On our afternoon drive we came across European bee eaters diving down into a riverbed.  Andrew said we would get frustrated taking pictures and we did.  We spent the next 10 minutes trying to catch them in our frames – a very difficult task indeed.  Any I did manage to get were all too blurry.  Trying to follow them was impossible.

Later we came across Nyeleti, the leopard whom we had seen the previous day.  She was in a tree eating an impala.  She was up and down the tree a few times as part of her carcass had fallen to the ground.  We were lucky to photograph her in a few different positions – eating, coming up and down the tree, looking up, sitting, lying and grooming.  We were blessed to spend nearly an hour with her. 

The next call over the radio got us all very excited – a white lioness had been spotted!!  Did we want to go – hell yes!!  The only problem was that the lions were on a part of the reserve that if they were to move, we could not follow them as the land belonged to someone else.  We waited patiently down the road for a few minutes until our turn.  We found her grooming herself with two others.   She got up, stretched and then went for a drink nearby.  One of the others joined her and when you look at them side by side, to see the contrast between dark and light is quite remarkable.  Unfortunately, my shuttle speed at the time was not fast enough so my pictures are not the best but to witness this makes up for that!!  After she quenched her thirst she lay down, yawned and rolled in the grass.  All up we spent 20 minutes with them.  We took a moment to share our excitement with one fellow photographer saying that they had waited all their life for this moment!!  What a special sighting.

Travelling back to camp we came across some young hyena sniffing at something on the road.  It was dark by now so we switched to manual and cranked up the ISO.  The use of the spotlight created some nice shadow pictures.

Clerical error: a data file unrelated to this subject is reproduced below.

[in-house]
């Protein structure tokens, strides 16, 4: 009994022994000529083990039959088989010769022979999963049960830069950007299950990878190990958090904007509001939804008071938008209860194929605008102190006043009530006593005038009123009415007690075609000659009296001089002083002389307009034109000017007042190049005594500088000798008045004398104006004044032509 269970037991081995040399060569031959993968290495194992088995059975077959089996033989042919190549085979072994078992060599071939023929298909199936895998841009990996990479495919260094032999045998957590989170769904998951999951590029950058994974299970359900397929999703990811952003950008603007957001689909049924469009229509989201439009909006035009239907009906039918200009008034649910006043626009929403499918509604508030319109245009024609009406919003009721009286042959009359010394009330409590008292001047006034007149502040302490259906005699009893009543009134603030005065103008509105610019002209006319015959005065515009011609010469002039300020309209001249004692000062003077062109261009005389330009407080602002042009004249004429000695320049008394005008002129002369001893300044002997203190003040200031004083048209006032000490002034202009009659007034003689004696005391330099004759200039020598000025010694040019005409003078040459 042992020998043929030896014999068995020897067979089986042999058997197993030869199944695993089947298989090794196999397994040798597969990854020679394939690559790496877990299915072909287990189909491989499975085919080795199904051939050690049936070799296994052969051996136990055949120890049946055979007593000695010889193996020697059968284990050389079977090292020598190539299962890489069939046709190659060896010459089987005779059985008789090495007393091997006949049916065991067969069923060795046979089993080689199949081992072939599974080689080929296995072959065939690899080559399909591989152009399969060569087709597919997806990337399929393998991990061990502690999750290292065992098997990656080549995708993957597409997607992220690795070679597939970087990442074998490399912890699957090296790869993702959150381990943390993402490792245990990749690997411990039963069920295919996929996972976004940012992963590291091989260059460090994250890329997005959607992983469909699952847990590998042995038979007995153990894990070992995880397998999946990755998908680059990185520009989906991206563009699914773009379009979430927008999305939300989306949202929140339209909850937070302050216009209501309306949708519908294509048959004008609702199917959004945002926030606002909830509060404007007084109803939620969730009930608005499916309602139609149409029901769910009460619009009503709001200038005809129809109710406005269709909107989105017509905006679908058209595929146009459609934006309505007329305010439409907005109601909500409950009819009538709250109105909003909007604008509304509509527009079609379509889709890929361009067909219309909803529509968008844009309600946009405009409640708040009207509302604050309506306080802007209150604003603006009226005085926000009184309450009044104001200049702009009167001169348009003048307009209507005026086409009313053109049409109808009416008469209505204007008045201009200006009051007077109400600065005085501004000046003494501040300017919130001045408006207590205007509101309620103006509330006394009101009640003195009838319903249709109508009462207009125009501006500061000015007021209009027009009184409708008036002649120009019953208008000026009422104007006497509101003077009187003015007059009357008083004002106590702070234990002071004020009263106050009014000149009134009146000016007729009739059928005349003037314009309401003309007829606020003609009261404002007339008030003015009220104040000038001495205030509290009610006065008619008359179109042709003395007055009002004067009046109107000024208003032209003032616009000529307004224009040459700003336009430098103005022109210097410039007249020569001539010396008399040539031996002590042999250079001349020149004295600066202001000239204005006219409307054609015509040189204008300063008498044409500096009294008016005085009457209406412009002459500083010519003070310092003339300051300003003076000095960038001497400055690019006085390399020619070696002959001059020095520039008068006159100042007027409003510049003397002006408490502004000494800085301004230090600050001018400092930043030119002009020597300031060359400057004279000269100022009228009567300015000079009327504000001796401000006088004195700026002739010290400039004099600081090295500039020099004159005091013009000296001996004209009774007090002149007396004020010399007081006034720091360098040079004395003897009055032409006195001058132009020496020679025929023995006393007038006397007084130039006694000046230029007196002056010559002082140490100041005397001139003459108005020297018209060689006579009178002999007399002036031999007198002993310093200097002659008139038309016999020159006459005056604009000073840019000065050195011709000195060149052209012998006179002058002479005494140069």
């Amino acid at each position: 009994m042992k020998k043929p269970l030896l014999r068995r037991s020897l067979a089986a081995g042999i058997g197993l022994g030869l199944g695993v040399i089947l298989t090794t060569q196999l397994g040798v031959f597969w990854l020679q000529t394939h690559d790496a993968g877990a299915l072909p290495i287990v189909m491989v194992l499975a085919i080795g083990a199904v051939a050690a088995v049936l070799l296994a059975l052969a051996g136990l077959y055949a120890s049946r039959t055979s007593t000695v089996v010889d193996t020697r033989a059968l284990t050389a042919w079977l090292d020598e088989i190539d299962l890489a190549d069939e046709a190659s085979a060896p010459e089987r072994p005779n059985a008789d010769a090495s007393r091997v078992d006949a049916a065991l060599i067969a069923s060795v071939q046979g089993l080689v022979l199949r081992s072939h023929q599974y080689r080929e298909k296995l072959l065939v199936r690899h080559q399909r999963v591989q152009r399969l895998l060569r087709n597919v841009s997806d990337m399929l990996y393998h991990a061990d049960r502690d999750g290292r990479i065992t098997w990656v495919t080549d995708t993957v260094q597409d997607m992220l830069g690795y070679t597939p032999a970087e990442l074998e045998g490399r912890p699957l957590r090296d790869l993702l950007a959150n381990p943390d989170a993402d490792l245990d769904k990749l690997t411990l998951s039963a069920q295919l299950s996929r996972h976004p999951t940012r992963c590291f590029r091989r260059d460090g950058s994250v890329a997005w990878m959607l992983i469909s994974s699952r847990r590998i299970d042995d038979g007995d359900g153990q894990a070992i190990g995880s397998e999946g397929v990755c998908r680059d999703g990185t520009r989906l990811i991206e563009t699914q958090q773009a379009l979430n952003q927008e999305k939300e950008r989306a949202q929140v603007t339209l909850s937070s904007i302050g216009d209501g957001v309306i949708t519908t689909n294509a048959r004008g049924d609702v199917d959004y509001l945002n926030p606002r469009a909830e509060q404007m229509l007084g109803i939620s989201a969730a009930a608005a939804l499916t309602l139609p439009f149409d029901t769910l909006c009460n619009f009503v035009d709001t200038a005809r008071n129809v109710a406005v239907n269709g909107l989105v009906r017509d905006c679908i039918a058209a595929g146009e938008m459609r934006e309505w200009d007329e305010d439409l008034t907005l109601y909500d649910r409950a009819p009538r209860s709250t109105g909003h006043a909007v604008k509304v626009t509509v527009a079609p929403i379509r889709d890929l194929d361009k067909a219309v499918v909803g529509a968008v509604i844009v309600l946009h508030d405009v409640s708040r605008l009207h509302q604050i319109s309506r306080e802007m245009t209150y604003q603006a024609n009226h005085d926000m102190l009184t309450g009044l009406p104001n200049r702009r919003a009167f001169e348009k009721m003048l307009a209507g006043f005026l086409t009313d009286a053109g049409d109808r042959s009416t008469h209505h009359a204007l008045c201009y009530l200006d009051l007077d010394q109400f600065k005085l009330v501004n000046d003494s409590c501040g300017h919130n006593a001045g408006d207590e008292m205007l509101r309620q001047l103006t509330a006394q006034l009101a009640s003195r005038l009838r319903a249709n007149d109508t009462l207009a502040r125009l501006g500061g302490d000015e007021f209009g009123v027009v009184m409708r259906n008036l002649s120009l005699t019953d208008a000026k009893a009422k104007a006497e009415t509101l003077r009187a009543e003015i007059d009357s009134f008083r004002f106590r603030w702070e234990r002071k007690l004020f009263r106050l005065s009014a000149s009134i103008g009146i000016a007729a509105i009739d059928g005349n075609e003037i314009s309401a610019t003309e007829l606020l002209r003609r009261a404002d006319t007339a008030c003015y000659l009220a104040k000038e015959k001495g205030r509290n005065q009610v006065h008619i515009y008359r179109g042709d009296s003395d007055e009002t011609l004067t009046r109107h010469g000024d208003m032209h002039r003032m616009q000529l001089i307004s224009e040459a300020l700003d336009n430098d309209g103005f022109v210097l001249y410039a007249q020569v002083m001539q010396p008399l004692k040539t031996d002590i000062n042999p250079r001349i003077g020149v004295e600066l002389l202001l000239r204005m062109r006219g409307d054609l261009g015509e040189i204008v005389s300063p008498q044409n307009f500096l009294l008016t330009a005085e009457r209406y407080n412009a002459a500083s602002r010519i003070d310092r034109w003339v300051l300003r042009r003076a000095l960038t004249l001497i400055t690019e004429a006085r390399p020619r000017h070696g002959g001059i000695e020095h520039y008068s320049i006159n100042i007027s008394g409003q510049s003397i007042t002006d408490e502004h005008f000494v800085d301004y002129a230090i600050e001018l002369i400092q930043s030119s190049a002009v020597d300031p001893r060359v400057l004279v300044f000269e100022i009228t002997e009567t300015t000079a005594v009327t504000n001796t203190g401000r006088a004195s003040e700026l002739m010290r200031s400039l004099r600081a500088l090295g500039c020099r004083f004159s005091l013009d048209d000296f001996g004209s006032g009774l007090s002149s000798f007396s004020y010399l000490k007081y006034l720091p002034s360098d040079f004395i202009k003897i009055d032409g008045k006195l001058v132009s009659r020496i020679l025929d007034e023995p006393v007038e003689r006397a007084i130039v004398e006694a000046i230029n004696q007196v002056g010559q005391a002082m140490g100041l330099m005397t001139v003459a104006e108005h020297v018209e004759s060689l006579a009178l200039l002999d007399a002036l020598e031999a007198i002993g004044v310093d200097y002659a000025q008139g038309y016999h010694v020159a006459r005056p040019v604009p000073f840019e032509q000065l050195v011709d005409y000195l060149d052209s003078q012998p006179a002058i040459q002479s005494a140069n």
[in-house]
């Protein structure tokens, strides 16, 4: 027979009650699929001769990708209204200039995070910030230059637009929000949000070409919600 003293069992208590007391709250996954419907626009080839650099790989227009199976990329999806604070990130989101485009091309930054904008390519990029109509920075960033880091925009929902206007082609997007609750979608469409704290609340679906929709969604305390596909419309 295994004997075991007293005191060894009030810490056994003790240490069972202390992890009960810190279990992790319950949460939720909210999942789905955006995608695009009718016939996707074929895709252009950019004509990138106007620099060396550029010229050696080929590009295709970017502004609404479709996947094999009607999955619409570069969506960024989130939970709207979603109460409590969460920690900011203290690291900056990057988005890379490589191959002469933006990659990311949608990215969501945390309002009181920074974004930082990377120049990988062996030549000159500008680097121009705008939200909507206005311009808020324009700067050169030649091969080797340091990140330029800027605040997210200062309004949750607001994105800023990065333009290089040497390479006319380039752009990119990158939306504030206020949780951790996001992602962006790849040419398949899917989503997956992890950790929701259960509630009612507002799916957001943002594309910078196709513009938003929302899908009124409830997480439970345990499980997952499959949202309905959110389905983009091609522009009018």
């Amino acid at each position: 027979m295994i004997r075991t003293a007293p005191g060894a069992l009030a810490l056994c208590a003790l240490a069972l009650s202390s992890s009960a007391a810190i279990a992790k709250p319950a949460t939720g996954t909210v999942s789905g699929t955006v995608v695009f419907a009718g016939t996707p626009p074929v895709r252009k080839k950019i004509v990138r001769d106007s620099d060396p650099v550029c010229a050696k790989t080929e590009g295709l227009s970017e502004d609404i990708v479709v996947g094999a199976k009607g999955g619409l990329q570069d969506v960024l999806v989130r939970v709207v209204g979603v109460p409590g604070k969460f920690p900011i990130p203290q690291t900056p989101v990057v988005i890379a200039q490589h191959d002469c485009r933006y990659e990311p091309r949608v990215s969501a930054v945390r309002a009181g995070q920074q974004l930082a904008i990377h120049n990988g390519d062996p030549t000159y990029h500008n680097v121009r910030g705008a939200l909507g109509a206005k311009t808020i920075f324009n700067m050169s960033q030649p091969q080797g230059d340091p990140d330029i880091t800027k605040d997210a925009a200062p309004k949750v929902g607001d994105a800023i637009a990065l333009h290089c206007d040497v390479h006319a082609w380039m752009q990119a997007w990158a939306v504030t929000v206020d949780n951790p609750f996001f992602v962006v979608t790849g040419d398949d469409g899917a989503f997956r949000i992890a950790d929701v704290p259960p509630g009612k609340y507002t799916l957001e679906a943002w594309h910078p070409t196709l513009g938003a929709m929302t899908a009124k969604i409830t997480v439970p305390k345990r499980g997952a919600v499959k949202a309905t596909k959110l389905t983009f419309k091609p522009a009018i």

After dinner we headed out to Marco’s dam to the treehouse where we were to spend the night.   We set up our tripods in front of the dam and tried our hand at photographing the night sky.  This was something I had always wanted to try.  After half an hour our guide left and we climbed the steep ladder up into the treehouse.  I drifted off to sleep listening to the night sounds hoping for a herd of elephants to come visit but unfortunately it was a quiet night. 

Day 4

Shadreck arrived at the treehouse at about 5.45am with coffee to start our day.  There was time to take some quick panorama shots.  Just as the sun was coming up, a lone hyena walked past the dam.  Within our first hour we had seen giraffe, zebra, elephants and a new leopard, Ntombi who was trying to have a snooze draped over the branches.  Another great close encounter with a leopard!

Our next two stops were photographing a glossy starling and roller against a bright sky which was something I hadn’t mastered because of exposure compensation until this trip. 

We came across a female steenbok standing in the long grass which in some parts was taller than her.  She posed for us for a good five minutes before she casually walked off.  It was a hard task to photograph her as with each movement meant a different blade of grass would pop up in front of her.